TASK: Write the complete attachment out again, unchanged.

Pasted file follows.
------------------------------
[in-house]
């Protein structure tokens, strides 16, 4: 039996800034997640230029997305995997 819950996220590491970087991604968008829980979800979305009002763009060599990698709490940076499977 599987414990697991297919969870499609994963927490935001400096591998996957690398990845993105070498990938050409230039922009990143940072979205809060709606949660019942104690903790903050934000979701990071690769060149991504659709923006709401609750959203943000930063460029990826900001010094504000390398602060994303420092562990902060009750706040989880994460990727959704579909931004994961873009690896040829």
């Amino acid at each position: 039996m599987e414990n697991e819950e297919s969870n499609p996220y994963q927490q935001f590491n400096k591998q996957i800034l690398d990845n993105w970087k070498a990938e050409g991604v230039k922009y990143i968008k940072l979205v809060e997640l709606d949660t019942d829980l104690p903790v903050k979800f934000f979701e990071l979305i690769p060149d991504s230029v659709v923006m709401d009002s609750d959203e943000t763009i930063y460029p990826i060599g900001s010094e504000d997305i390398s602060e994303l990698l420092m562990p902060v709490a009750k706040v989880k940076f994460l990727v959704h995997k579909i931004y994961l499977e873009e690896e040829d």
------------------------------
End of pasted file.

[in-house]
């Protein structure tokens, strides 16, 4: 039996800034997640230029997305995997 819950996220590491970087991604968008829980979800979305009002763009060599990698709490940076499977 599987414990697991297919969870499609994963927490935001400096591998996957690398990845993105070498990938050409230039922009990143940072979205809060709606949660019942104690903790903050934000979701990071690769060149991504659709923006709401609750959203943000930063460029990826900001010094504000390398602060994303420092562990902060009750706040989880994460990727959704579909931004994961873009690896040829």
């Amino acid at each position: 039996m599987e414990n697991e819950e297919s969870n499609p996220y994963q927490q935001f590491n400096k591998q996957i800034l690398d990845n993105w970087k070498a990938e050409g991604v230039k922009y990143i968008k940072l979205v809060e997640l709606d949660t019942d829980l104690p903790v903050k979800f934000f979701e990071l979305i690769p060149d991504s230029v659709v923006m709401d009002s609750d959203e943000t763009i930063y460029p990826i060599g900001s010094e504000d997305i390398s602060e994303l990698l420092m562990p902060v709490a009750k706040v989880k940076f994460l990727v959704h995997k579909i931004y994961l499977e873009e690896e040829d």